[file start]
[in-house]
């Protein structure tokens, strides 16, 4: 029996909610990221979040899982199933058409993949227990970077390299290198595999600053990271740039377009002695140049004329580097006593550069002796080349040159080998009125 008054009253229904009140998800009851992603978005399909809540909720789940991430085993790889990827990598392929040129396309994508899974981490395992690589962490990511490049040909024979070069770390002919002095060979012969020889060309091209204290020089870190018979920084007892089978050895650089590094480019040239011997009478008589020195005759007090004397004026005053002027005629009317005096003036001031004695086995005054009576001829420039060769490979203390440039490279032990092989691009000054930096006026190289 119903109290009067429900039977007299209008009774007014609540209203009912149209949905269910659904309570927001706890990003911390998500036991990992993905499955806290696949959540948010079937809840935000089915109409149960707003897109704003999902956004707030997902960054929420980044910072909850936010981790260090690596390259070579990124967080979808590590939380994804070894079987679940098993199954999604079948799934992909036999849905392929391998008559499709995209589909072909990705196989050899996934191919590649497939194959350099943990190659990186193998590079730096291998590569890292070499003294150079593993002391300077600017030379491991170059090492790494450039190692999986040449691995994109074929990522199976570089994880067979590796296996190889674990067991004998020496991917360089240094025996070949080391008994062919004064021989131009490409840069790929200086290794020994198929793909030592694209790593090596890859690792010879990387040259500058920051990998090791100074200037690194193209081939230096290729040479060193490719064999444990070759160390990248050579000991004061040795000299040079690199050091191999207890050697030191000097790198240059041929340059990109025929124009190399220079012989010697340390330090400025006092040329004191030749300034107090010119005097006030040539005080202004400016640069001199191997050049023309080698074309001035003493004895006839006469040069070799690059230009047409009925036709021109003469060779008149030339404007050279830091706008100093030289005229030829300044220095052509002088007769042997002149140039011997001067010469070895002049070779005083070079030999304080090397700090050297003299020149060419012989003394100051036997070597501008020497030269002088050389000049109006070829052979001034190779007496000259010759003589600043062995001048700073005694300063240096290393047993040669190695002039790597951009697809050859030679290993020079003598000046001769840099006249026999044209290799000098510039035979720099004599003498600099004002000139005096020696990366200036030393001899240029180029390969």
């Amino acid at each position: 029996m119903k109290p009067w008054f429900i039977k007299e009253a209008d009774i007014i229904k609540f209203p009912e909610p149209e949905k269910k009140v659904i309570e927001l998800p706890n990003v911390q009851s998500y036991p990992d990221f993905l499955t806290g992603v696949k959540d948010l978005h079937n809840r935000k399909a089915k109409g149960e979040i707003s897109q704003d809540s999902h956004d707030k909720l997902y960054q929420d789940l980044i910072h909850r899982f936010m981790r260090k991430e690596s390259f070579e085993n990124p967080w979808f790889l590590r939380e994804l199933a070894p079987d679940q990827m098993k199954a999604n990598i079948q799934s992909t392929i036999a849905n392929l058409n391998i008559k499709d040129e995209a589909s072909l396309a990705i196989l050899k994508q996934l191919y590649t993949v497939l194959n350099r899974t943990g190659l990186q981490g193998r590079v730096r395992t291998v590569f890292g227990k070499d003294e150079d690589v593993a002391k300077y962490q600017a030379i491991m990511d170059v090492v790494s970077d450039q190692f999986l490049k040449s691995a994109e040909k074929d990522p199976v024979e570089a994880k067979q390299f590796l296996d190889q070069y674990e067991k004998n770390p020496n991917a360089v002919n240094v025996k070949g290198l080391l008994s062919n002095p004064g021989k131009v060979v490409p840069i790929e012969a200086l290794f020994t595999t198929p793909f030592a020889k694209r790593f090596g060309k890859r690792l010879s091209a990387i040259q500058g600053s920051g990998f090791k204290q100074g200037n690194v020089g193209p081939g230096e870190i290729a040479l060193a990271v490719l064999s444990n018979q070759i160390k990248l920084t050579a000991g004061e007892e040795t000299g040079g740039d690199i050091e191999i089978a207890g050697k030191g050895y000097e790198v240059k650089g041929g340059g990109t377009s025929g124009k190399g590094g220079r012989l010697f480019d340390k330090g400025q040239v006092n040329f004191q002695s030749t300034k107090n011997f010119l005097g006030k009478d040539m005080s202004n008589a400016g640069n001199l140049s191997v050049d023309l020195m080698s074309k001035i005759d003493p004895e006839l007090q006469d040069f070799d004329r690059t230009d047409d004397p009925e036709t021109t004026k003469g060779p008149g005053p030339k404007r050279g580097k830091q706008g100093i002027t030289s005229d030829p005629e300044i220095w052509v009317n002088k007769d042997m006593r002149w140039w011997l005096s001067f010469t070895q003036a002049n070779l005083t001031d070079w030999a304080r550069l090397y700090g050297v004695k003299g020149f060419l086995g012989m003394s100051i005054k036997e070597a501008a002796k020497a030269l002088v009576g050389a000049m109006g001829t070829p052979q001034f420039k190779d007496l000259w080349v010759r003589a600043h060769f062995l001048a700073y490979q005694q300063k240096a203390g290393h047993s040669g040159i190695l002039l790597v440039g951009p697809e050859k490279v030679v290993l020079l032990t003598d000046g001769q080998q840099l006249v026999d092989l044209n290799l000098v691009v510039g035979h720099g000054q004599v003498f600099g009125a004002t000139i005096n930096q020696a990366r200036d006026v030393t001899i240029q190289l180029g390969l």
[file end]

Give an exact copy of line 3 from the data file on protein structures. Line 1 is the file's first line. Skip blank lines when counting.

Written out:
């Amino acid at each position: 029996m119903k109290p009067w008054f429900i039977k007299e009253a209008d009774i007014i229904k609540f209203p009912e909610p149209e949905k269910k009140v659904i309570e927001l998800p706890n990003v911390q009851s998500y036991p990992d990221f993905l499955t806290g992603v696949k959540d948010l978005h079937n809840r935000k399909a089915k109409g149960e979040i707003s897109q704003d809540s999902h956004d707030k909720l997902y960054q929420d789940l980044i910072h909850r899982f936010m981790r260090k991430e690596s390259f070579e085993n990124p967080w979808f790889l590590r939380e994804l199933a070894p079987d679940q990827m098993k199954a999604n990598i079948q799934s992909t392929i036999a849905n392929l058409n391998i008559k499709d040129e995209a589909s072909l396309a990705i196989l050899k994508q996934l191919y590649t993949v497939l194959n350099r899974t943990g190659l990186q981490g193998r590079v730096r395992t291998v590569f890292g227990k070499d003294e150079d690589v593993a002391k300077y962490q600017a030379i491991m990511d170059v090492v790494s970077d450039q190692f999986l490049k040449s691995a994109e040909k074929d990522p199976v024979e570089a994880k067979q390299f590796l296996d190889q070069y674990e067991k004998n770390p020496n991917a360089v002919n240094v025996k070949g290198l080391l008994s062919n002095p004064g021989k131009v060979v490409p840069i790929e012969a200086l290794f020994t595999t198929p793909f030592a020889k694209r790593f090596g060309k890859r690792l010879s091209a990387i040259q500058g600053s920051g990998f090791k204290q100074g200037n690194v020089g193209p081939g230096e870190i290729a040479l060193a990271v490719l064999s444990n018979q070759i160390k990248l920084t050579a000991g004061e007892e040795t000299g040079g740039d690199i050091e191999i089978a207890g050697k030191g050895y000097e790198v240059k650089g041929g340059g990109t377009s025929g124009k190399g590094g220079r012989l010697f480019d340390k330090g400025q040239v006092n040329f004191q002695s030749t300034k107090n011997f010119l005097g006030k009478d040539m005080s202004n008589a400016g640069n001199l140049s191997v050049d023309l020195m080698s074309k001035i005759d003493p004895e006839l007090q006469d040069f070799d004329r690059t230009d047409d004397p009925e036709t021109t004026k003469g060779p008149g005053p030339k404007r050279g580097k830091q706008g100093i002027t030289s005229d030829p005629e300044i220095w052509v009317n002088k007769d042997m006593r002149w140039w011997l005096s001067f010469t070895q003036a002049n070779l005083t001031d070079w030999a304080r550069l090397y700090g050297v004695k003299g020149f060419l086995g012989m003394s100051i005054k036997e070597a501008a002796k020497a030269l002088v009576g050389a000049m109006g001829t070829p052979q001034f420039k190779d007496l000259w080349v010759r003589a600043h060769f062995l001048a700073y490979q005694q300063k240096a203390g290393h047993s040669g040159i190695l002039l790597v440039g951009p697809e050859k490279v030679v290993l020079l032990t003598d000046g001769q080998q840099l006249v026999d092989l044209n290799l000098v691009v510039g035979h720099g000054q004599v003498f600099g009125a004002t000139i005096n930096q020696a990366r200036d006026v030393t001899i240029q190289l180029g390969l």